IBD is an autoimmune disease – meaning the bodies own defenses get altered and attack the intestines and other parts of the body.  IBD affects 1.4 million adults and children in the U.S.  70,000 people are newly diagnosed each year.  The peak age of onset is between 15-30 years old, and about 10% of patients are under age 18.  There is a genetic predisposition to IBD and it can run in families.  It is not clear what exactly triggers the illness in those predisposed.  Current theories revolve around an environmental trigger or an infectious one, or both.
The main symptoms of IBD are abdominal pain and diarrhea, sometimes with blood.  People with IBD can have more than 10 bowel movements per day.  One can imagine the effect this can have on a child in the early stages of development – especially socially.
The 2 most common diagnoses within IBD are Crohn’s Disease and Ulcerative Colitis (UC).  Once thought to be 2 completely different diseases, we have learned that they share some similar features and some patients have features of both Crohn’s or UC.

 

Ulcerative Colitis has the following features:
  • Diarrhea with mucus and/or blood
  • Spasms in the rectum (called tenesmus)
  • Fevers can happen when severe
  • People can usually maintain their body weight
  • Rarely develop tracts from the intestine to the skin (called fistula)
  • On a colonoscopy there are ulcerations (damage) to the surface layers of the large intestine
  • Inflammation and ulceration in the GI tract are only in the large intestine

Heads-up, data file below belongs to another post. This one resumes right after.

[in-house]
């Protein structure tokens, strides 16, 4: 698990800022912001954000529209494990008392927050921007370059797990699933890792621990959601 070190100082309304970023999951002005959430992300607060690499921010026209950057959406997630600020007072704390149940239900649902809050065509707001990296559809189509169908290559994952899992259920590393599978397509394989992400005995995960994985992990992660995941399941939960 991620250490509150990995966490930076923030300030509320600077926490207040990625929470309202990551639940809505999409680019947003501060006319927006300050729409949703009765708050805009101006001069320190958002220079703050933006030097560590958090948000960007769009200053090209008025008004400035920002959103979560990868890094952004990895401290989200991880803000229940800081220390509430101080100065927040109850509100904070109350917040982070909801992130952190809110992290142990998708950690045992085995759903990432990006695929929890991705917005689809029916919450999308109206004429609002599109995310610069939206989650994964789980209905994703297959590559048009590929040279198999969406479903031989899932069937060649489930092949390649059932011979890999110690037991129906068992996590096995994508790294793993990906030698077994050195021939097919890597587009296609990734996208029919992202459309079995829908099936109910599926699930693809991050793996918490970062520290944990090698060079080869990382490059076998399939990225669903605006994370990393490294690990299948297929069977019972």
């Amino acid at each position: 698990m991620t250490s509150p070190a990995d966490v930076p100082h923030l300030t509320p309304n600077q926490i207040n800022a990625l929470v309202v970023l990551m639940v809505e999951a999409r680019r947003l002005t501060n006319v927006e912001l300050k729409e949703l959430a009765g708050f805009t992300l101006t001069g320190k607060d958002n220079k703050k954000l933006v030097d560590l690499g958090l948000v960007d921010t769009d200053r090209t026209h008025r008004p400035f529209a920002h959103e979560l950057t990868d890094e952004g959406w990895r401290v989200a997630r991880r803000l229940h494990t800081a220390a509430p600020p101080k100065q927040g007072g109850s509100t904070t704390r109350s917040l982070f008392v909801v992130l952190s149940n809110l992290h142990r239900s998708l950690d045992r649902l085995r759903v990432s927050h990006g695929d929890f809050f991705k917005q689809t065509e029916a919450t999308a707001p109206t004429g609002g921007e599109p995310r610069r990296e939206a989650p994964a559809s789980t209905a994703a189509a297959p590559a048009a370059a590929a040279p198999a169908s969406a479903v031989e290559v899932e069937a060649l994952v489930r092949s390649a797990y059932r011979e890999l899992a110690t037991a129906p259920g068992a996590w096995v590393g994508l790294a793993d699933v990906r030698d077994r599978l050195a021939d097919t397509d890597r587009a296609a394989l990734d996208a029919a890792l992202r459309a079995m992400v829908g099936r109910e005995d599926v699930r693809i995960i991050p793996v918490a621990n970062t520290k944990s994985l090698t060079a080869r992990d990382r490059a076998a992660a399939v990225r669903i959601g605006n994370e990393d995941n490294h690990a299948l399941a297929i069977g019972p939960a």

• For years it was thought that patients with UC were at increased risk of colon cancer, but recent studies have questioned this.
  • Eye inflammation can occur (called Iritis and Uveitis)
  • A form of arthritis in the spine, (called Ankylosing Spondylitis)
  • Painful, red skin nodules (called Erythema Nodosum)
Crohn’s Disease has the following features:
  • Diarrhea with a fatty consistency
  • Less spasms in the rectum (tenesmus)
  • Fevers
  • Fistula
  • Weight loss
  • On a colonoscopy there can be injury to any part of the GI tract, from the mouth to the anus, and the injury goes through to the deeper tissue of the intestines
  • Blockages (strictures) in the intestine from inflammation and scar tissue
  • Eye inflammation (Iritis and Uvititis)
  • Arthritis in the spine (Anklylosing Spondylitis)
  • Painful areas of skin breakdown (called Pyoderma Gangrenosum)
Both Crohn’s Disease and Ulcerative Colitis have some other associated symptoms, but they are less common.  In addition, the symptoms are not exclusive, as many people can experience either diseases symptoms as part of their illness.